Resistive pulse sensing

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Resistive pulse sensing (RPS) is the generic term given for the well-developed commercial technology used to detect, and measure the size of, individual particles in fluid. First invented by Wallace H. Coulter in 1953,[1] the RPS technique is also known as the Coulter Principle. An international standard has been developed for the use of this technique.[2]

Fig. 1. Schematic diagram for resistive pulse sensing, in which particles, suspended in a weakly conducting fluid, flow through a nanoconstriction, and are sensed electrically by electrodes placed on either side of the nanoconstriction.
Fig. 2. Line drawing of resistive pulse sensing time-based schematic data. A single particle passing through a constriction causes a momentary change in the electrical resistance, proportional to the particle volume.

The basic principle is shown in Fig. 1, in which individual particles suspended in fluid flow one-at-a-time through a micro- or nanoconstriction. The fluid is weakly conducting, and the obscuration of an electrical sensing current flowing through the fluid by the presence of the particle causes an increase in the measured voltage, in other words, the particle causes a change in the electrical resistance of the nanoconstriction. This is shown schematically in Fig. 2.

The quantitative relationship between the measured change in resistance and particle size was worked out by De Blois and Bean in 1970,[3] where they found the very simple result that the resistance change is proportional to the ratio of particle volume to the effective volume of the nanoconstriction. The dynamic range of an RPS instrument is thus limited at its upper end by the diameter of the nanoconstriction, setting the maximum detectable particle size, and at its lower end by the electrical noise in the sensing circuit, setting the minimum resistance change and thus the minimum particle size that can be detected in a given instrument.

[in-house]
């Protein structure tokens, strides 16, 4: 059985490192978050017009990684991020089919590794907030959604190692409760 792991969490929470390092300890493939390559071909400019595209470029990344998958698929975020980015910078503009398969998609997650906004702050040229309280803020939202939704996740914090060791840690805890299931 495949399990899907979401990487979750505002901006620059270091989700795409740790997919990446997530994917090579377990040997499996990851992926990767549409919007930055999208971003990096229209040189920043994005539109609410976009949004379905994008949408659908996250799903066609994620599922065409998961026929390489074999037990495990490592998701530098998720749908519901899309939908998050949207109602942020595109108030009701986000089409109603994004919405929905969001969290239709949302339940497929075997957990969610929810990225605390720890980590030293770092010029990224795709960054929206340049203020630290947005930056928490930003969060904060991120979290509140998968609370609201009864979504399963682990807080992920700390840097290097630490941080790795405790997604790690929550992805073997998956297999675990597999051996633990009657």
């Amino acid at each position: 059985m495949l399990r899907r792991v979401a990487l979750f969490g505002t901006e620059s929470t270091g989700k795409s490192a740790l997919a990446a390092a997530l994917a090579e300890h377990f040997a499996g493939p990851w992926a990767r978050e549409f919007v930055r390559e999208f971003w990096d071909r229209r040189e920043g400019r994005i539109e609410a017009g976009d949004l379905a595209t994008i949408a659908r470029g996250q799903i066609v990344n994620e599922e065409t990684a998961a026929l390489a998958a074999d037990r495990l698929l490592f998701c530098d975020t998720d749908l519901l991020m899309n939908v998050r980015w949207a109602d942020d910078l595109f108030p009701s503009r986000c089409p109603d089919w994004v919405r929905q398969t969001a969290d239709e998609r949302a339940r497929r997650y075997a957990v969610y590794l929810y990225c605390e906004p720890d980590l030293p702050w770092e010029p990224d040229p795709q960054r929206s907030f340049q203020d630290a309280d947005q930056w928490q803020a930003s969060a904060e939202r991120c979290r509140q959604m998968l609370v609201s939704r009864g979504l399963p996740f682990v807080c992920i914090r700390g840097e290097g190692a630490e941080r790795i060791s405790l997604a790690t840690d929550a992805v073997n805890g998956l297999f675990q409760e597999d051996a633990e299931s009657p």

Microfluidic Resistive Pulse Sensing (MRPS)[edit]

The original Coulter counter was designed using a special technology to fabricate small pores in glass volumes, but the expense and complexity of fabricating these elements meant they had to be a permanent part of the analytic instrument. This also limited the minimum diameter microconstrictions that could be reliably fabricated, making the RPS technique challenging to use for particles below roughly 1 micron in diameter.

There was therefore significant interest in applying the fabrication techniques developed for microfluidic circuits to RPS sensing. This translation of RPS technology to the microfluidic domain would enable the use of advanced lithographic techniques to fabricate very small nanoconstrictions, extending the minimum detectable particle size into the sub-micron range. This translation would also allow the use of inexpensive cast plastic or elastomer parts for the nanoconstriction component. The use of a disposable element would thus eliminate concerns about sample cross-contamination as well as obviating the need for time-consuming cleaning of the analytic equipment. Significant steps in this direction that were published in the scientific literature were the work by Kasianowicz et al.,[4] Saleh and Sohn,[5] and Fraikin et al.,[6] which together illustrated methods to fabricate microfluidic versions of the Coulter technology.

References[edit]

  1. ^ W.H. Coulter, "Means for Counting Particles Suspended in a Fluid", United States Patent 2,656,508
  2. ^ International Organization for Standardization ISO 13319:2007, https://www.iso.org/standard/42354.html
  3. ^ R.W. de Blois and C.P. Bean, "Counting and Sizing of Submicron Particles by the Resistive Pulse Technique", Rev. Sci. Instrum. 41, 909 (1970)
  4. ^ J.J. Kasianowicz et al.. "Characterization of individual polynucleotide molecules using a membrane channel", P. Natl. Acad. Sci. USA 93,13770–13773 (1996)
  5. ^ O. Saleh and L.L. Sohn, "An artificial nanopore for molecular sensing", Nano Lett. 3, 37–38 (2003)
  6. ^ J.-L. Fraikin, T. Teesalu, C.M. McKenney, E. Ruoslahti and A.N. Cleland, "A high-throughput label-free nanoparticle analyzer," Nature Nanotechnology 6, 308-313 (2011)